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Sexual harassment survey collects data on climate on campus

Annie Ciaraldi, as Associate Dean of Compliance and Violence Protection, works to maintain a healthy climate in regard to sexual violence on campus (Emily Bergman/Connector)

Emily Bergman
Connector Contributor

Last Monday, students received an email that asked them to complete a survey seeking data about the campus climate in relation to sexual harassment and sexual assault. The survey is part of a nation-wide, on-going effort to support victims of sexual violence on college campuses, and to help students understand consent and what actions constitute as sexual violence.

UMass Lowell is working with a research firm called eduOutcomes, who will collect the data, formulate reports, and then report back to UMass Lowell with its findings. This is the first time the school has participated in a climate survey.

Annie Ciaraldi is the Associate Dean of Compliance and Violence Prevention, and the Title IX Deputy Coordinator. According to her, colleges have been asked to distribute campus climate surveys directly by the White House. Since then, many different research firms have advertised campus climate surveys tailored for college campuses. “By next year, it will be mandated that every institution does an annual climate survey,” said Ciaraldi.

UML selected eduOutcomes to work with for a number of reasons, explained Ciaraldi. “It’s very straightforward. It’s not tremendously long. It’s going to give us the data we want to have in order to start guiding our priorities in the prevention work,” she said.

The researchers at eduOutcomes will give UML the national data and data specific to UML. According to Ciaraldi, the school has designed awareness programs based off of national data, and now the Title IX Committee will focus in on data exclusive to UML with this climate survey.

The Title IX Committee is also responsible for releasing the information collected from this campus climate survey to students. Ciaraldi explained that the committee is currently deciding how to report the data. “When you report data like this out to the campus, you also have to have a plan in place for how you’re going to address it,” she said.

According to Ciaraldi, by the time they receive the results from eduOutcomes, the semester will have ended. This will give the Title IX Committee time before the fall 2016 semester to determine how to report the information and explain their next step.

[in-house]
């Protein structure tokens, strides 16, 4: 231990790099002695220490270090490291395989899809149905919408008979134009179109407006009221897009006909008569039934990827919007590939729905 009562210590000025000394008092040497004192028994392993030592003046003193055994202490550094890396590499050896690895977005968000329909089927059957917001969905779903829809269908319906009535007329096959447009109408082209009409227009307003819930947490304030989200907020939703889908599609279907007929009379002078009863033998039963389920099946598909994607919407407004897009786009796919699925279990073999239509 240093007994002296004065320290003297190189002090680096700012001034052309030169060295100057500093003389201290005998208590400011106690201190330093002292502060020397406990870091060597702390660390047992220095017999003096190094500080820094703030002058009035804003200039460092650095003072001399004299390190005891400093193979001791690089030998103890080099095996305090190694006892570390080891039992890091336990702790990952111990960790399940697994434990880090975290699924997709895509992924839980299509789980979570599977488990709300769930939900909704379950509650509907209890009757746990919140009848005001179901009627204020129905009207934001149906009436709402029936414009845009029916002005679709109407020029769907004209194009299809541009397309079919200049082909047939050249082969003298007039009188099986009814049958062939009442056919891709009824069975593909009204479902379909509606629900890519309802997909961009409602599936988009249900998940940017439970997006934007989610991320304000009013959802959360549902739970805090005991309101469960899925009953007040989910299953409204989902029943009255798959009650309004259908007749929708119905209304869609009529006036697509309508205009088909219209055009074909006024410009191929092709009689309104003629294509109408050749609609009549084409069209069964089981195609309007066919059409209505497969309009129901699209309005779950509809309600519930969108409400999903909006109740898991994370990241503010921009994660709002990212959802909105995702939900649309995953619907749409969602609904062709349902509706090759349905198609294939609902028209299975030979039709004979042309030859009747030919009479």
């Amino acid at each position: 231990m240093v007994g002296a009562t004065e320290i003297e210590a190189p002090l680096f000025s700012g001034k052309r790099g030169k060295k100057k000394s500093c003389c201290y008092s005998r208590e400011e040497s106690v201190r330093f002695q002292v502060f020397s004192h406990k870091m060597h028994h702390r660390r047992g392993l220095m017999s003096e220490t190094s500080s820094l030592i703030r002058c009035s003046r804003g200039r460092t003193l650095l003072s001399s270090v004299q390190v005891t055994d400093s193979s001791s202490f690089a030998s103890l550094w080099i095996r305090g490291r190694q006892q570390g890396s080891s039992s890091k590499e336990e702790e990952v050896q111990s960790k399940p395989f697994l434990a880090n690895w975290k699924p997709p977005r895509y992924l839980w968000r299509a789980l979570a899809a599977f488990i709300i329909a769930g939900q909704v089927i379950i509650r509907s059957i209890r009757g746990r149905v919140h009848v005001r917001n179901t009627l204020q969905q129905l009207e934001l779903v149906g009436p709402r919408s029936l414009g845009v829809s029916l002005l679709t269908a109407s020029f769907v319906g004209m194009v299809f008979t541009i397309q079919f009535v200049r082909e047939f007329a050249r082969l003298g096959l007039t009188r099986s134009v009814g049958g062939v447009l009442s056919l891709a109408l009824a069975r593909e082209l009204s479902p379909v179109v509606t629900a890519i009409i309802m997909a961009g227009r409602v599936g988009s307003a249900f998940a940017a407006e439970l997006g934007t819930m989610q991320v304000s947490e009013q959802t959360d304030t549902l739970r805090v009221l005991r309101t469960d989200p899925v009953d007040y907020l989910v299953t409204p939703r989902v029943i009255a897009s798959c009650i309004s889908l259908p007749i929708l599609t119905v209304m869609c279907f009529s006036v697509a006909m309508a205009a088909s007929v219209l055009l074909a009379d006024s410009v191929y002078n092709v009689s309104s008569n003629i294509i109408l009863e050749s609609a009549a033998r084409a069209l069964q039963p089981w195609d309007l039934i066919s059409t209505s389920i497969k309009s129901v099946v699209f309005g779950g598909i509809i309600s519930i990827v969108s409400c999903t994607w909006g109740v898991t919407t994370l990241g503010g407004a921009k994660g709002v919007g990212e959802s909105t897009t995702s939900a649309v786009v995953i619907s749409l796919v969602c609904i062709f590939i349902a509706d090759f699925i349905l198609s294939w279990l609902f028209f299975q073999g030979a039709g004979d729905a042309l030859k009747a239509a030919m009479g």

Ciaraldi predicts that some will be surprised by the results the school receives from this survey. “I think we underestimate what’s really happening. I think it will be eye-opening for people,” she said.

In the long-run, the school will likely need to hire more faculty focused on investigating sexual violence cases, according to Ciaraldi. Just a few years ago, UML would only receive 2-3 reports of sexual violence a year. This school year, according to Ciaraldi, UML has received about 18 reports.

Over the last few years, many college institutions have been accused of mishandling sexual violence cases. Many schools have neglected to conduct surveys that could reveal how frequent sexual violence is compared to how many students actually report it.

Ciaraldi said, “There are a lot of schools that are afraid of doing climate surveys. They’d rather not know because it’s more comfortable. But we’d rather know.” 

According to Ciaraldi, UML has handled sexual violence cases appropriately and efficiently for the 26 years she has worked here. Ciaraldi said, “This place has always handled sexual violence cases as well as possible. If someone’s found responsible for rape, they’re expelled.”

Sexual violence prevention work at UML has recently focused in on educating students about what sexual violence is, what stalking is, what consent is, and what domestic violence can look like for college-aged students.

“We do have sexual violence,” said Ciaraldi. “We just need to teach people what those things are, where they can report it, and who they can trust.”

Jacquie Keeves, the Assistant Director for Violence Prevention, explained why some students may avoid reporting sexual violence. “When we’re talking about sexual violence, it’s really easy to be in denial,” said Keeves.

Most faculty at UML is required to report any student reports of possible sexual violence. Keeves, however, is deemed a confidential reporter. This means that students can speak with her and may choose to not move forward with accusations, and Keeves will keep the conversation confidential, only reporting statistical data.

According to Keeves, many students may not recognize their sexual violence experiences as assault. Part of her role is to educate students about what actions may fall into sexual violence.

At the beginning of the 2015-2016 school year, UML adopted a more investigative procedure involving sexual violence cases. With this new process, the victim only needs to speak with an investigator once, rather than retell the events multiple times to different panels or individuals. After information has been gathered by investigators, the accused is presented with accusation, and that person can either accept it or go to a review panel. The review panel may then seek more details, drop the charges, or find the accused responsible.

“It’s much more succinct. It really protects the survivor,” said Ciaraldi.

Preceding the advent of this process, the UMass university system was assessed by a national consultant on how each school handled sexual violence cases. The consultant recommended the investigative process. According to Ciaraldi, UML is the first of the UMass systems to adopt it. “UMass Boston is now modeling theirs after ours, and I think the others will follow,” said Ciaraldi.

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